Figure 5 – Wealth of Couple Households in which the Head is 65 or Older by Hispanic Ethnicity and Nativity: 2008

Angel Fig 5

Mexican-origin individuals have historically suffered serious disadvantages in the labor market and as a consequence are at high risk of lacking retirement and health benefits. 

Source:  Health and Retirement Study, 2010

Figure 6 – Sources of Retirement Income by Race and Mexican Origin, 2010

Angel Fig 6

The sources of retirement income for non-Hispanic whites, blacks, and Mexican-origin retired individuals differ significantly.  Sixty percent of total income among Mexican-origin retirees is from Social Security, making them particularly vulnerable to reductions in payments. 

Source:  Health and Retirement Study, 2010 

The privatization of Social Security: Serious consequences for Hispanic families

In 2005 President Bush proposed privatizing at least a portion of Social Security.  The proposal was opposed by the American Association of Retired Persons (AARP) and other organizations and was never passed by Congress.  Privatization has never been popular with the public at large and the 2008 recession clearly revealed the dangers of private investment accounts.  Nonetheless the possibility that in the future full or partial privatization will be introduced has significant implications for the elderly generally, and for Hispanics in particular.  Most private employers have already shifted to individual 401(k) type plans.  Given the labor force disadvantages faced by many Hispanics, private pension plans pose a serious risk of inadequate retirement income.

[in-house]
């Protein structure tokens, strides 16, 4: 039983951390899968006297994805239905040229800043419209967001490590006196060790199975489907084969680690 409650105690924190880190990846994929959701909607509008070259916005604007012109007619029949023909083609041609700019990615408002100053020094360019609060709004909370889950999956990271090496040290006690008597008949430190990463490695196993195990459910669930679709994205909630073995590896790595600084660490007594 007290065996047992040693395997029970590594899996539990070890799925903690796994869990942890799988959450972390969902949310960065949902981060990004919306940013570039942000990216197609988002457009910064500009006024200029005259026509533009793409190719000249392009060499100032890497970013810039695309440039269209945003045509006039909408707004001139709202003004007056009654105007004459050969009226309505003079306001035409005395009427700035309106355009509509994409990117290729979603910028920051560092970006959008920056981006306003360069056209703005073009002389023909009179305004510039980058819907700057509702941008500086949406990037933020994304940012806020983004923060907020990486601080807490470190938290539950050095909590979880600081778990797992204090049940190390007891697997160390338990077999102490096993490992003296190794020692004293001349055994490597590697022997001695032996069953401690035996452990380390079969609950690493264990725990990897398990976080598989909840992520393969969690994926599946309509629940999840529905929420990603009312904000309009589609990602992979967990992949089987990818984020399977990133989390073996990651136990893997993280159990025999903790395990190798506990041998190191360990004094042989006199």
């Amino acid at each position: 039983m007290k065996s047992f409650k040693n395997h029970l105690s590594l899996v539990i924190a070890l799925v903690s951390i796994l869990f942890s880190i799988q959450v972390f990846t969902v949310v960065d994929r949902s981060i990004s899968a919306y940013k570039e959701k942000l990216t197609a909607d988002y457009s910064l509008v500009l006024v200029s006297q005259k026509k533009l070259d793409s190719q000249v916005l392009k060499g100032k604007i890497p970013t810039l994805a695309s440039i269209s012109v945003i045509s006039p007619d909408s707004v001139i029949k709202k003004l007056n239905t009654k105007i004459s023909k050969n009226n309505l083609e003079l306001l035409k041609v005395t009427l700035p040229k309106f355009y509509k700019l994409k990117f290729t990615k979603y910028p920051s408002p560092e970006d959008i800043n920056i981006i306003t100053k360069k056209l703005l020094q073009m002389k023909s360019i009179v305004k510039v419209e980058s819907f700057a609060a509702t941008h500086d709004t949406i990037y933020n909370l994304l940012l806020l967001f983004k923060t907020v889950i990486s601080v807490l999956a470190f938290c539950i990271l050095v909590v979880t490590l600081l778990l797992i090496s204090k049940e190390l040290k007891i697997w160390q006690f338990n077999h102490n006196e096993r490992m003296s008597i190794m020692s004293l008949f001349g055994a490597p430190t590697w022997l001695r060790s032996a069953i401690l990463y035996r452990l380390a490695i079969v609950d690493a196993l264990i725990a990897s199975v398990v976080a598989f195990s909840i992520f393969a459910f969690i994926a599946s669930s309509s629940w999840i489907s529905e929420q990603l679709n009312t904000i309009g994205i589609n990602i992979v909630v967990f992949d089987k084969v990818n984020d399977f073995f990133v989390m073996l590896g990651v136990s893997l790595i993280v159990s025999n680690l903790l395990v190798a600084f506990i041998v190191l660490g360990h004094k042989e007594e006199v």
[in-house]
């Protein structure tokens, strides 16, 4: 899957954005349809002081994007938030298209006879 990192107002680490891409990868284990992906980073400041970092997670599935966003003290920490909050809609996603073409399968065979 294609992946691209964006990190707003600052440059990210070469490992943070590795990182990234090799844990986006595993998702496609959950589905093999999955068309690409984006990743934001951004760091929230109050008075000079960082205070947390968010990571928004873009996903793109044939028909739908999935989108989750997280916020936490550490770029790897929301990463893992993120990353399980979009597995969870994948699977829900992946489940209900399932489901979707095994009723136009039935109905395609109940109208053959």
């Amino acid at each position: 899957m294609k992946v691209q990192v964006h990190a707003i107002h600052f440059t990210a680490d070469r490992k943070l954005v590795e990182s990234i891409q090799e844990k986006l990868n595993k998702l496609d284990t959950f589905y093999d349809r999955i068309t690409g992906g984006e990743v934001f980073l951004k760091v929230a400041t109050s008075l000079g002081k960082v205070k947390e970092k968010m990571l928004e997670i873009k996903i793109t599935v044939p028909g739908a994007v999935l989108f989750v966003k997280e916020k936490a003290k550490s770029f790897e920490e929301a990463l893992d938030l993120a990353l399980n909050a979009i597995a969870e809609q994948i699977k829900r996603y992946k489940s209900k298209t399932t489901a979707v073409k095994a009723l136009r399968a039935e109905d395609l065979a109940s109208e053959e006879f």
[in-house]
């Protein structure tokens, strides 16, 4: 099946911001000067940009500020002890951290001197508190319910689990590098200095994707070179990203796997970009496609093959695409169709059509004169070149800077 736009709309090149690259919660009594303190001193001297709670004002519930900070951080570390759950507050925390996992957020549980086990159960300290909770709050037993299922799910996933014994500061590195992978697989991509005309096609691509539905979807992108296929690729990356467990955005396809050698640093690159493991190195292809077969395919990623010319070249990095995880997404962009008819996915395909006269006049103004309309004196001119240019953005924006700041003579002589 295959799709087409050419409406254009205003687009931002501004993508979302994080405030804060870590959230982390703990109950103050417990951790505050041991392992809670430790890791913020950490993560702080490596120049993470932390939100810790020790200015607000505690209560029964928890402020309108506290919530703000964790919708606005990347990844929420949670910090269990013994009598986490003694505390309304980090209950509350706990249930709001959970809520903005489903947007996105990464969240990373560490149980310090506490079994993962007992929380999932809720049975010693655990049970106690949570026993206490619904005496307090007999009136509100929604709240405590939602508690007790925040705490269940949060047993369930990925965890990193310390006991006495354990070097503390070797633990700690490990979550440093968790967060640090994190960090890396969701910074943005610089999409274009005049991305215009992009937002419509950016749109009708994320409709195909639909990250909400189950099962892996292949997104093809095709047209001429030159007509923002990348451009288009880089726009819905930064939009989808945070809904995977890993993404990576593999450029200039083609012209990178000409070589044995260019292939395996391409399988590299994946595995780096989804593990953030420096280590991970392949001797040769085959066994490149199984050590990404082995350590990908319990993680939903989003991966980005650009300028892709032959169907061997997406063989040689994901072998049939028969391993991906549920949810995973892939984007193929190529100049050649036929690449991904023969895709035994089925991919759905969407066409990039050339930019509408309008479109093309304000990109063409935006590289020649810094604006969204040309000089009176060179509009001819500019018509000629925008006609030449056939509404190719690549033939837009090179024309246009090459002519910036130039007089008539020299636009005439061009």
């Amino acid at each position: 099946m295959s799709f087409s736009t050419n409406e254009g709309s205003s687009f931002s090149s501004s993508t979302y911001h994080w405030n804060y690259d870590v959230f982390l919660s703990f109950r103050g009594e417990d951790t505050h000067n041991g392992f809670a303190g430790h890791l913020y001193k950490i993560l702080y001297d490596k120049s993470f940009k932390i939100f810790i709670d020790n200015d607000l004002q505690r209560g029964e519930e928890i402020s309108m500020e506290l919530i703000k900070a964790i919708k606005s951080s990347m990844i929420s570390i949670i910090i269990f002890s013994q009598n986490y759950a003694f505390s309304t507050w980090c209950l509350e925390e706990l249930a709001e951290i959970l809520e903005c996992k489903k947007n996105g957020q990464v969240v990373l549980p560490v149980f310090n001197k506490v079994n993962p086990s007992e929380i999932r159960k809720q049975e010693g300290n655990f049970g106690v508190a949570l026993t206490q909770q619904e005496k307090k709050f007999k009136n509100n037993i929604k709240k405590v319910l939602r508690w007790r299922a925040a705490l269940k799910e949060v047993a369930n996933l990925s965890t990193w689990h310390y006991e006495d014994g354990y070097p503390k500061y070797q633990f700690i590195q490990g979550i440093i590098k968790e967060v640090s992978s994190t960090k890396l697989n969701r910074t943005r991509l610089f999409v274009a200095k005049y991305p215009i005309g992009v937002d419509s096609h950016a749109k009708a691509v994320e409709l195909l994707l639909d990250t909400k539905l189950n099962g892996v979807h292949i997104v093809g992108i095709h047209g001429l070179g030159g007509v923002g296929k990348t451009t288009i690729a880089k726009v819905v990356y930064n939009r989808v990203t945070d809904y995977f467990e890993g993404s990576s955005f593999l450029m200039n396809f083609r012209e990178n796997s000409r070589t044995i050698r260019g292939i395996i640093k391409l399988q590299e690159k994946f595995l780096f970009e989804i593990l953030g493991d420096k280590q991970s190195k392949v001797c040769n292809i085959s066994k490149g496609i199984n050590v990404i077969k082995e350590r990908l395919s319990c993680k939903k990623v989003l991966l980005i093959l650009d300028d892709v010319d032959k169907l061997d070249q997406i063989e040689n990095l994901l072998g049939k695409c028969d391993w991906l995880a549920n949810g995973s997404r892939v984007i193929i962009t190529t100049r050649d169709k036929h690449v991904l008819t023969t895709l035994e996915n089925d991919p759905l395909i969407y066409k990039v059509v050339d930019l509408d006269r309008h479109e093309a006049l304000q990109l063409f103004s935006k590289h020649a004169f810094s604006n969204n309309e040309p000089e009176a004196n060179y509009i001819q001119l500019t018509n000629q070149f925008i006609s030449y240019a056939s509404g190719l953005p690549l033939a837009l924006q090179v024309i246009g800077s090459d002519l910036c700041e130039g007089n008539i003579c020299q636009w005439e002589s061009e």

Chained COLA: Lower incomes for older Hispanics

Other proposed reforms of Social Security pose additional potential risks for older Hispanics and their families.  One such proposal is to change the way in which the Social Security cost of living adjustment (COLA) is computed.  Without going into detail, the new formula, labeled a “Chained Consumer Price Index for All Urban Consumers,” would result in a lower COLA adjustment each year, resulting in substantial savings in the long term.  Although the potential Social Security Trust Fund shortfall calls for cost controls of various sorts, reductions in the COLA could adversely affect the benefits for those who are already living on minimal incomes. 

Inadequate health insurance coverage

Given the fact that Medicare provides basically universal coverage to those over 65 one might imagine that the program guarantees adequate health care access to all older Hispanics, or at least citizens and legal residents.  Unfortunately, Medicare does not cover all of the costs one can incur in the event of a serious or protracted illness.  Medicare pays only 80 percent of hospital costs and includes premiums for physician and prescription coverage.  In order to be fully protected against potentially ruinous medical expenses one must own a supplemental “Medigap” policy to cover the costs that Medicare will not pay.  These are purchased privately or provided by previous employers.  As a group Hispanics are less likely than non-Hispanic whites to have access to private Medigap plans.

This lack of access to Medigap coverage means that many older Hispanics are dependent on Medicaid, the federal/state program for the poor, to cover the charges that Medicare does not pay.  With Medicaid costs to states increasing, more restrictive eligibility criteria are possible, if not likely.  Clearly, reductions in Medicaid eligibility, in conjunction with proposals to shift more of the cost of Medicare onto beneficiaries, pose serious risks for older Hispanics and other poor Americans. 

Raising the Medicare eligibility age:  Many Hispanics could be left out